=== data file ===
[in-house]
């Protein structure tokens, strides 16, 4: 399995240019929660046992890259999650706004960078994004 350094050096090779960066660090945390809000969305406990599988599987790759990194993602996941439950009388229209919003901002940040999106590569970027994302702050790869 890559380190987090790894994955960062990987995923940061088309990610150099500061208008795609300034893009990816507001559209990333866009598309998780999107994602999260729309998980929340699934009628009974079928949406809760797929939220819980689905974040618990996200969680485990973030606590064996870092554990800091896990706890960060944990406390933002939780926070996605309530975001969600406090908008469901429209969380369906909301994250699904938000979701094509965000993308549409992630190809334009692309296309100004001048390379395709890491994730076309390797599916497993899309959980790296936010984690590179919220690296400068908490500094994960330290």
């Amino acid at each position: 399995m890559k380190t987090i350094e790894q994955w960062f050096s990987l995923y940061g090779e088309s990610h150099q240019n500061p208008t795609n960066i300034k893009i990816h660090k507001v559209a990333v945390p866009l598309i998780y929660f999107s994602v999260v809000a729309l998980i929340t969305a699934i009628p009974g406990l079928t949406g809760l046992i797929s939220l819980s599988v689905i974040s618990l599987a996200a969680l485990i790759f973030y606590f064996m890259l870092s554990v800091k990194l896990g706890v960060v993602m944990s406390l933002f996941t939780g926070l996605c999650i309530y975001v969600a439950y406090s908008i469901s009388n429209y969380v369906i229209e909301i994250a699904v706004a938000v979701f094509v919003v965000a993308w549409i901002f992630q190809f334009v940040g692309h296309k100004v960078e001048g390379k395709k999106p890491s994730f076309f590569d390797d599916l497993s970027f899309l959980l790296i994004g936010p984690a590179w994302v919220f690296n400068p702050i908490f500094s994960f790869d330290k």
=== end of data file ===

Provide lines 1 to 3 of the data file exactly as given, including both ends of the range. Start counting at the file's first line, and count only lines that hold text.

[in-house]
């Protein structure tokens, strides 16, 4: 399995240019929660046992890259999650706004960078994004 350094050096090779960066660090945390809000969305406990599988599987790759990194993602996941439950009388229209919003901002940040999106590569970027994302702050790869 890559380190987090790894994955960062990987995923940061088309990610150099500061208008795609300034893009990816507001559209990333866009598309998780999107994602999260729309998980929340699934009628009974079928949406809760797929939220819980689905974040618990996200969680485990973030606590064996870092554990800091896990706890960060944990406390933002939780926070996605309530975001969600406090908008469901429209969380369906909301994250699904938000979701094509965000993308549409992630190809334009692309296309100004001048390379395709890491994730076309390797599916497993899309959980790296936010984690590179919220690296400068908490500094994960330290």
């Amino acid at each position: 399995m890559k380190t987090i350094e790894q994955w960062f050096s990987l995923y940061g090779e088309s990610h150099q240019n500061p208008t795609n960066i300034k893009i990816h660090k507001v559209a990333v945390p866009l598309i998780y929660f999107s994602v999260v809000a729309l998980i929340t969305a699934i009628p009974g406990l079928t949406g809760l046992i797929s939220l819980s599988v689905i974040s618990l599987a996200a969680l485990i790759f973030y606590f064996m890259l870092s554990v800091k990194l896990g706890v960060v993602m944990s406390l933002f996941t939780g926070l996605c999650i309530y975001v969600a439950y406090s908008i469901s009388n429209y969380v369906i229209e909301i994250a699904v706004a938000v979701f094509v919003v965000a993308w549409i901002f992630q190809f334009v940040g692309h296309k100004v960078e001048g390379k395709k999106p890491s994730f076309f590569d390797d599916l497993s970027f899309l959980l790296i994004g936010p984690a590179w994302v919220f690296n400068p702050i908490f500094s994960f790869d330290k």